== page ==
—————————————————-
      The more I read the fawning over her attacking regulators the less favorably impressed with her I become. These were no questions to ask in a public hearing. If she did not like what the Baltimore USA got for a result in 2012 after OCC’s 3 year investigation of Wells Fargo [a real case, I cite for context] she was sure barking up the wrong tree. And I mean barking.

      FAWNING: “…at which point Warren flared her eyes and thrust her head forward, as if to say, ‘Yes, this is really happening.’

      “Warren looked like the only sane person in a mental ward. ”

      This is actually what I would call bullying by her.

      The threat of a referral to DoJ and a trial looms over any regulatory issue. But the fawning article makes the assumption regulators sit on their hands and do not actually do anything, so Warren is the [self serving rookie] heroic defender of the little guy.

      The necessity for the right and the left to both find “villains” and castigate them amazes me.
      The assumption for public display by legislative committee members that other fed employees aren’t doing their jobs that underlies so much public committee work, rather than the search for how stuff can be made to work, seems endemic.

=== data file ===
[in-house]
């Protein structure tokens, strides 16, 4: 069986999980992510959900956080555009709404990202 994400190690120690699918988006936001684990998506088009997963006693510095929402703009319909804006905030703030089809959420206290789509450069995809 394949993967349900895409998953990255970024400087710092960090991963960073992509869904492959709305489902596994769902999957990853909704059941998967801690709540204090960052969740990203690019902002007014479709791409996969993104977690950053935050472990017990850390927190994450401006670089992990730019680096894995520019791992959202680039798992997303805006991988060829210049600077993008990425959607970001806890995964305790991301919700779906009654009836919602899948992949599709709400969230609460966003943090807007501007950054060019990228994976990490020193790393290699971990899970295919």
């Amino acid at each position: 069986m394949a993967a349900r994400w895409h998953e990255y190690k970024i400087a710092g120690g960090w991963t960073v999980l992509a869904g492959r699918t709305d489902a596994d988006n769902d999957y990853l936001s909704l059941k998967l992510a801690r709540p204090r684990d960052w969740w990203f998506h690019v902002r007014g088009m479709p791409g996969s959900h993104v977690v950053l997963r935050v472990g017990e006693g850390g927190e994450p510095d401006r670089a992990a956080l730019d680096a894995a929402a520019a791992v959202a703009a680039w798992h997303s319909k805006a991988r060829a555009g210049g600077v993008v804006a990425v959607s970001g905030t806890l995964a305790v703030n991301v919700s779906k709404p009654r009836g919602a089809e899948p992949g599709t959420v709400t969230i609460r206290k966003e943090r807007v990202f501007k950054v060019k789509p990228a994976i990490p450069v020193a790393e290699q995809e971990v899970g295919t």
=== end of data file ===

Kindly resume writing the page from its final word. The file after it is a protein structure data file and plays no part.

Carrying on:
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  1. From jnc’s link on a Sen. Warren vs Sec. Clinton run:

    There is no doubt that Warren takes a special interest in her public profile. According to a former aide, one of Warren’s greatest frustrations after arriving at the consumer agency was that the White House insisted on vetting all her media appearances. During her Senate campaign, Warren traveled with at least three staffers: Her body man and press secretary, as is the case for most candidates, but also a digital director, whose job it was to capture Warren’s choicest words on video, then upload the clips to YouTube and circulate them via social media. “She’s engaged in videos, e-mails, everything,” says an aide. “She plays an integral role in the content we send out.”

    That sounds to me like a politician just being a politician in the 21st century, rather than egotistical (anybody who runs for public office has to have an ego to some extent, and the higher the office the bigger the ego I think).